According to Schuck and Feinholdt, through interaction between journalists and news organizations, political elites, and the public, news frames eventually take shape (2015: 2). One can argue if that interaction is actually taking place here. That the media, the elites and the public are sharing an argument, instead of having a dialogue.

Does it matter? Yes to me it does. Because even though I agree with this dominant frame about trump, I find myself in an inner conflict. Is the journalists integrity at risk when reporting news in such a frame? One the one hand it could be argued that a journalist should always be as objective as possible. But on the other hand one can believe that by using different frames, journalists remain critical. So the question here is, what is the relationship between framing and objectivity?

Although Schuck and Feinholdt present relevant theories and concepts on framing, the question whether or not the objectivity of the media and journalists is at risk in using frames, unfortunately remains unanswered.

Sozan Toksöz


Schuck, Andreas R.T., and Alina Feinholdt. (2015). News Framing Effects and Emotions. Robert Scott and Stephen Kosslyn (Eds.), Emerging trends in the social and behavioral sciences.



The Guardian

Why can’t student societies leave me alone?

In the Netherlands there is a distinction between student associations (studievereniging) and student societies (studentenverenigingen). Where the first is a designation for an association of students who study the same subject at the same university, the latter’s definitions is broader and more intense: a society where the members are students, who in most cases live in the same house, and participate in mandatory activities. News about these student societies keep popping up in the media, they have become controversial. Especially since 2016, when the student society Vindicat was involved in scandals of sexual intimidation and physical abuse, every new bit of information about the societies becomes a self-contained news item.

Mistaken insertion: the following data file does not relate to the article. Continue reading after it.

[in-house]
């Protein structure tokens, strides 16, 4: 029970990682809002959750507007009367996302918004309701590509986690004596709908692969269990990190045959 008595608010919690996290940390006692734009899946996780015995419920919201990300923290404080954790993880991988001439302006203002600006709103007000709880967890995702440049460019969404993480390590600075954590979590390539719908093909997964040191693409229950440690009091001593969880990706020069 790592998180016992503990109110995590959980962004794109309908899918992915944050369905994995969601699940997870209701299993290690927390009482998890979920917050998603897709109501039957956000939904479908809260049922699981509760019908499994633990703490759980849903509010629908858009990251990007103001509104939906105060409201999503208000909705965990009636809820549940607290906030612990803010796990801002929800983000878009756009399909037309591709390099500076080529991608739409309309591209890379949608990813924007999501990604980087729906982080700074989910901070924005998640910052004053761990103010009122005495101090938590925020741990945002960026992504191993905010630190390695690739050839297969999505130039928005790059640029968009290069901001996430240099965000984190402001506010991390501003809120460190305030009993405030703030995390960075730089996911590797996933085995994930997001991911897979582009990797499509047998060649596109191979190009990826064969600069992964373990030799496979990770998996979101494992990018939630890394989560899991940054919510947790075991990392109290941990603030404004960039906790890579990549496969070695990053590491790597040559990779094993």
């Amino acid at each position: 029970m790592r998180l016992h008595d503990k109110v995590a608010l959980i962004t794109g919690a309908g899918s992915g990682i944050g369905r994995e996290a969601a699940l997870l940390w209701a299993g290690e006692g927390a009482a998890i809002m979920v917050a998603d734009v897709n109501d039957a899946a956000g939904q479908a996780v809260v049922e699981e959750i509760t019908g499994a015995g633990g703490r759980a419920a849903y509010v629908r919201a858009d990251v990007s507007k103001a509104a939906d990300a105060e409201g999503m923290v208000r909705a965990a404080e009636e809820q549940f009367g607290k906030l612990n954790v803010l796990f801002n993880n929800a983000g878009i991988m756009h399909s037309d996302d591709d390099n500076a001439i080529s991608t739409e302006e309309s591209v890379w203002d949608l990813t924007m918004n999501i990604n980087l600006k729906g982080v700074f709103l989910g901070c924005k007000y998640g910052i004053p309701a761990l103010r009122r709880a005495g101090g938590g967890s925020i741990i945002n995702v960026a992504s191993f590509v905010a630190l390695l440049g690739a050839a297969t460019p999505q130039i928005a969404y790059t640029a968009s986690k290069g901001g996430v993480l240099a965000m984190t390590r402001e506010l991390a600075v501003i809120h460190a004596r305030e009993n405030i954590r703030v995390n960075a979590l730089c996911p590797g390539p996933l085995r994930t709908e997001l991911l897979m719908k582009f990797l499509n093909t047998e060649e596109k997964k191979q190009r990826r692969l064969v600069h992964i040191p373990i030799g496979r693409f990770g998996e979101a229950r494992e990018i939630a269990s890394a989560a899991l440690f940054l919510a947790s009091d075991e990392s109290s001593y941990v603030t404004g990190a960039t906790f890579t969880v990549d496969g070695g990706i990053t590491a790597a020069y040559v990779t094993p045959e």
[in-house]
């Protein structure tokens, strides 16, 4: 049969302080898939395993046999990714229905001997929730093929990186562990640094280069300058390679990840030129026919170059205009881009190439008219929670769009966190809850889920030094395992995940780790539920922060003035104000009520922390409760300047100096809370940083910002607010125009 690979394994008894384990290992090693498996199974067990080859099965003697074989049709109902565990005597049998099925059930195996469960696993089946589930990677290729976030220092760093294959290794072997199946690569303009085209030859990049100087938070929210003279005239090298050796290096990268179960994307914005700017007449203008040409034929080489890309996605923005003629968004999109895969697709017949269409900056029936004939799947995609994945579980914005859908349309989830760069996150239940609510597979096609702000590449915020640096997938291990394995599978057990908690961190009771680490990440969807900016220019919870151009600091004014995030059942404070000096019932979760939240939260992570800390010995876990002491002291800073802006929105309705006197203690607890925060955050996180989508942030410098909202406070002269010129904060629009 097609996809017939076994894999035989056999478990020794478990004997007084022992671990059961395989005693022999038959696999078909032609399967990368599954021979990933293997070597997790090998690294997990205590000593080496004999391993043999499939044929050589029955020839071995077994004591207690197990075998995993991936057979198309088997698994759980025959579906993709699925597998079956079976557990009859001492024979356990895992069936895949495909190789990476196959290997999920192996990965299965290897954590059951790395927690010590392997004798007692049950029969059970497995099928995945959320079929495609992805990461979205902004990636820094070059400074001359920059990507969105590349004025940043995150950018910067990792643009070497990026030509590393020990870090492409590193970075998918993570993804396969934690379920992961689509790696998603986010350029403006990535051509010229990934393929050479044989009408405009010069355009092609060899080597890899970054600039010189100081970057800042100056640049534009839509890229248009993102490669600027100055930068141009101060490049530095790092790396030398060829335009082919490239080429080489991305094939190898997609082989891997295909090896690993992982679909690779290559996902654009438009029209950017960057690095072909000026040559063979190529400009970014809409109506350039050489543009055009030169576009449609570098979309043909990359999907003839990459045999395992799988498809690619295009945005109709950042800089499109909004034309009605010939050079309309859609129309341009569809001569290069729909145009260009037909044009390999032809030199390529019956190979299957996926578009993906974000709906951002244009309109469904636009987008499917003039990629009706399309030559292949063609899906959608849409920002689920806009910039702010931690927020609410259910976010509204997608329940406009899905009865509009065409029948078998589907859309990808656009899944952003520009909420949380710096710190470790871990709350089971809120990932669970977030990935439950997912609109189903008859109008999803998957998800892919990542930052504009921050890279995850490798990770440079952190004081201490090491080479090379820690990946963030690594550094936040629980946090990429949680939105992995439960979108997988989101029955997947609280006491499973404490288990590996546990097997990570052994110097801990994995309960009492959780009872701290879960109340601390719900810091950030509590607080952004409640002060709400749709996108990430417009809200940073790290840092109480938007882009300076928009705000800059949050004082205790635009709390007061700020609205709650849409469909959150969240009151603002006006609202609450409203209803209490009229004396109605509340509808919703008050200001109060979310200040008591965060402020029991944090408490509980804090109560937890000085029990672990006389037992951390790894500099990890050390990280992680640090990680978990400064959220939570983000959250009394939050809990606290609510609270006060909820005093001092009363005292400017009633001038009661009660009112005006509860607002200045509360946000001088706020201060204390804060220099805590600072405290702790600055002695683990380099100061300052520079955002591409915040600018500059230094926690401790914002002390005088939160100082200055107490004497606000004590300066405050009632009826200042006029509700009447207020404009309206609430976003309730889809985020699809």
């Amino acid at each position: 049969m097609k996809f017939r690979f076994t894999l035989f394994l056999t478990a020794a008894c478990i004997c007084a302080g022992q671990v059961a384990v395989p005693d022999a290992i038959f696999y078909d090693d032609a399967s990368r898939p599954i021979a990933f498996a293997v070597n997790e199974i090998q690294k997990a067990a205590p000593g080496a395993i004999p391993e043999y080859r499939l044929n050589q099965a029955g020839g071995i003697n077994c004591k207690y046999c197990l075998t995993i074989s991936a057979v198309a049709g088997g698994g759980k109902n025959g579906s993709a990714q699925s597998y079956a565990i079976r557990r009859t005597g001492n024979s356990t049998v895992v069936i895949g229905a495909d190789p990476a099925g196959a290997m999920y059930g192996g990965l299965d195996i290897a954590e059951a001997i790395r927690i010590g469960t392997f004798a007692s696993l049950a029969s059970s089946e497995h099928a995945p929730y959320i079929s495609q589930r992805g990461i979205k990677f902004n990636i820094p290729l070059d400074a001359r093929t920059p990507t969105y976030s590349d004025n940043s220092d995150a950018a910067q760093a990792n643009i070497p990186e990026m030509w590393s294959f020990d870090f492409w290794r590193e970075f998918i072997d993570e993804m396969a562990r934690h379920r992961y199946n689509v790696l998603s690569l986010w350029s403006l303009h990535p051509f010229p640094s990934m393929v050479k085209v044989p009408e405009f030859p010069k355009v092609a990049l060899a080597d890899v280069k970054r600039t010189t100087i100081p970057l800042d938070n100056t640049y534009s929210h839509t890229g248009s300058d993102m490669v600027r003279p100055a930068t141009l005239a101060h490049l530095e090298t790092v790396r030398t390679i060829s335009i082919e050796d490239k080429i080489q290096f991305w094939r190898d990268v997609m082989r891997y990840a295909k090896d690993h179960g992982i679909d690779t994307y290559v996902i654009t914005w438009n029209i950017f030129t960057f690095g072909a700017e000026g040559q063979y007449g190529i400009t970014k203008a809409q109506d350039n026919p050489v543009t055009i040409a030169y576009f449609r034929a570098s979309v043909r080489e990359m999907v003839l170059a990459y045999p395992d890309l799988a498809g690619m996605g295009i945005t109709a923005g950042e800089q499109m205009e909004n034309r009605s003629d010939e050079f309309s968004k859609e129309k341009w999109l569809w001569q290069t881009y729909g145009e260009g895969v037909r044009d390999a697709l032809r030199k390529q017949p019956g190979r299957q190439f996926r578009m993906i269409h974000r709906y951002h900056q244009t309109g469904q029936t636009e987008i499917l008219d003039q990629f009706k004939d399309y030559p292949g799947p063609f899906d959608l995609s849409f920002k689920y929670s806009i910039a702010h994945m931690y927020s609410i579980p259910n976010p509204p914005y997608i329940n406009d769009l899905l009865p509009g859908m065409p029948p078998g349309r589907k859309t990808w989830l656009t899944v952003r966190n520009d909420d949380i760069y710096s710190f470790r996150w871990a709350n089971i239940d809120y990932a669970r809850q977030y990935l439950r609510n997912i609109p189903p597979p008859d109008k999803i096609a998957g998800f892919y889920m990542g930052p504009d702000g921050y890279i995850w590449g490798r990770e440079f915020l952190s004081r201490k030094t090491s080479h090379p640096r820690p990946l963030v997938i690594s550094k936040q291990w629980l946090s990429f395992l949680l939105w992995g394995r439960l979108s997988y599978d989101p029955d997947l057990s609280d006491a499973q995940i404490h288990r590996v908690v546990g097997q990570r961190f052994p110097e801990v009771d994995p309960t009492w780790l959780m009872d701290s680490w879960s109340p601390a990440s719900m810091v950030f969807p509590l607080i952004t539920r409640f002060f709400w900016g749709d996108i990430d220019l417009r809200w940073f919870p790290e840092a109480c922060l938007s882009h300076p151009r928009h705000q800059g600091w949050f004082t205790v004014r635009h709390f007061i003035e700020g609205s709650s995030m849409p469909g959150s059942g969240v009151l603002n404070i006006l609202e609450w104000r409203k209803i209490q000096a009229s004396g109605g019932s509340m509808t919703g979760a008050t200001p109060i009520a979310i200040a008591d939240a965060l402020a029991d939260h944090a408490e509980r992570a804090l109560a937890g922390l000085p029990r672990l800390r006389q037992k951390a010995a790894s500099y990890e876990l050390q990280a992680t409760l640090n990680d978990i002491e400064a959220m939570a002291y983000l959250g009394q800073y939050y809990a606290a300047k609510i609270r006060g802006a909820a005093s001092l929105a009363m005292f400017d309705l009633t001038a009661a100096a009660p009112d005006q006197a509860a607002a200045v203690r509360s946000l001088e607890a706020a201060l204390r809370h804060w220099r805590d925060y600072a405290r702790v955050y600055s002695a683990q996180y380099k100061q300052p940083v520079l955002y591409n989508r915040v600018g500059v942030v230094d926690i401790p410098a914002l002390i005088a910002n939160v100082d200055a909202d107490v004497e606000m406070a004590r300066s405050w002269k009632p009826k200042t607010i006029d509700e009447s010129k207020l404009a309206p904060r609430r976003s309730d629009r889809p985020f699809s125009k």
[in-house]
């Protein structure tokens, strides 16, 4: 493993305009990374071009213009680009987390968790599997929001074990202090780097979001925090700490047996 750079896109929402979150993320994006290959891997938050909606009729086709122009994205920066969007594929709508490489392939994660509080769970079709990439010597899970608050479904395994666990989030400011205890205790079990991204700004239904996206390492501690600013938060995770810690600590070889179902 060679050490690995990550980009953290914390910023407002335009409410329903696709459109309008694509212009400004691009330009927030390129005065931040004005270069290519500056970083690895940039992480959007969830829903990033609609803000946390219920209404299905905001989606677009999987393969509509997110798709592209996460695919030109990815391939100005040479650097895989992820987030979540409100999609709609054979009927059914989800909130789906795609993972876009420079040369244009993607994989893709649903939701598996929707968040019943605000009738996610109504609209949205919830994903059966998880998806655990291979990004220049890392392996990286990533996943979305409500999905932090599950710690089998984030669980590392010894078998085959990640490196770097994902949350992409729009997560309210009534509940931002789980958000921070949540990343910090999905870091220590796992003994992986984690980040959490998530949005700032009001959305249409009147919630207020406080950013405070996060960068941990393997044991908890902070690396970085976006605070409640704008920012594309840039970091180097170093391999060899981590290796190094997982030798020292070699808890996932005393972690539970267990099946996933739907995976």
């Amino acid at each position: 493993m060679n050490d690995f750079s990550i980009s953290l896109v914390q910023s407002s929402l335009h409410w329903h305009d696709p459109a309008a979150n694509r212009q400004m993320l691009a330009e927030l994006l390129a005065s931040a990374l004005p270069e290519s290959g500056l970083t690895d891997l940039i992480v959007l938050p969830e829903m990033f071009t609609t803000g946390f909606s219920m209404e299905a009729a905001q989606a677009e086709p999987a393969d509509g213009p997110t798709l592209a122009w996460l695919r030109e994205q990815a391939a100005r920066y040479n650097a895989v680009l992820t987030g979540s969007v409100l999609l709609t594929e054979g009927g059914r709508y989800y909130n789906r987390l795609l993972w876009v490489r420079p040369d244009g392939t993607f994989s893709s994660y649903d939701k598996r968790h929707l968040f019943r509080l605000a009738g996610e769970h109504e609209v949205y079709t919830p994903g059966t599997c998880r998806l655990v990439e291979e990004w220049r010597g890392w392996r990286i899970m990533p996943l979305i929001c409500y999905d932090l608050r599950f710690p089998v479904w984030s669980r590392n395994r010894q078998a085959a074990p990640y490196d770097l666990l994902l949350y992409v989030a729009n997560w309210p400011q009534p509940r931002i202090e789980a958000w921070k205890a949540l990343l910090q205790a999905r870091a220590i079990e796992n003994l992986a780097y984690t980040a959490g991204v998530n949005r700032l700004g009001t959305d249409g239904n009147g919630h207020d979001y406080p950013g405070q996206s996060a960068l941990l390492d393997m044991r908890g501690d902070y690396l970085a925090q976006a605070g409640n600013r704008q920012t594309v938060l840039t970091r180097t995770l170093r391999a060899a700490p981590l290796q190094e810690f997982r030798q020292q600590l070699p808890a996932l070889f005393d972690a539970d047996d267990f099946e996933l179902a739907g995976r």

In the newspaper NRC Handelsblad alone, in 2016 and 2017 131 articles were written about news, information, stories and rumors on student societies. Compare this to a total of 13 articles on student associations in the same newspaper, same years.

Articles about student societies that appeared in the NRC Handelsblad. Highest amount in 2016: 78 articles

Articles about student societies that appeared in the NRC Handelsblad. Highest amount in 2006: 13 articles

I am subscribed to NRC Handelsblad, and I’m wondering why I have to keep reading about all the updates on this subject.